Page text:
1. Promoting French language and cultural and linguistic diversity.
  2. Promoting peace, democracy and human rights.
  3. Supporting education, training, higher education and scientific research.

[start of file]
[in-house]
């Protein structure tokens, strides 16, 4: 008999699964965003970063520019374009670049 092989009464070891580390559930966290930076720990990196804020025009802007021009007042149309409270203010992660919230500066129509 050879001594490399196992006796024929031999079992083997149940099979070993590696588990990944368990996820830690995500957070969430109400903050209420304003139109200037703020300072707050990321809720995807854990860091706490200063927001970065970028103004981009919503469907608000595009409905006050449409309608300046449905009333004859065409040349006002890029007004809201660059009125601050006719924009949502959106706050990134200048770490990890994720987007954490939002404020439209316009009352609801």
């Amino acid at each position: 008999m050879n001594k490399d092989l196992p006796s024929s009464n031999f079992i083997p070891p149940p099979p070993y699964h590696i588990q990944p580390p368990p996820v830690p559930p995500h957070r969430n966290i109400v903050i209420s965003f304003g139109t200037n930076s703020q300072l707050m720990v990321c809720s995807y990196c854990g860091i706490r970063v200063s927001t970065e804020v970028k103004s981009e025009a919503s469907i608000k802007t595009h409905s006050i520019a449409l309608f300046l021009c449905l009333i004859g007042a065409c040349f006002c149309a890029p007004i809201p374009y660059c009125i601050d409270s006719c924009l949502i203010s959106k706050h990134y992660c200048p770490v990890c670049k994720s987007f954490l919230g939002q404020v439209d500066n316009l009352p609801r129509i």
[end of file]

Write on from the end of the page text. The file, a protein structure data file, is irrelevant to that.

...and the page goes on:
4. Expand cooperation for sustainable development.[36]

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What about the Creole language? Big plan on the Creole language in Mauritius and worldwide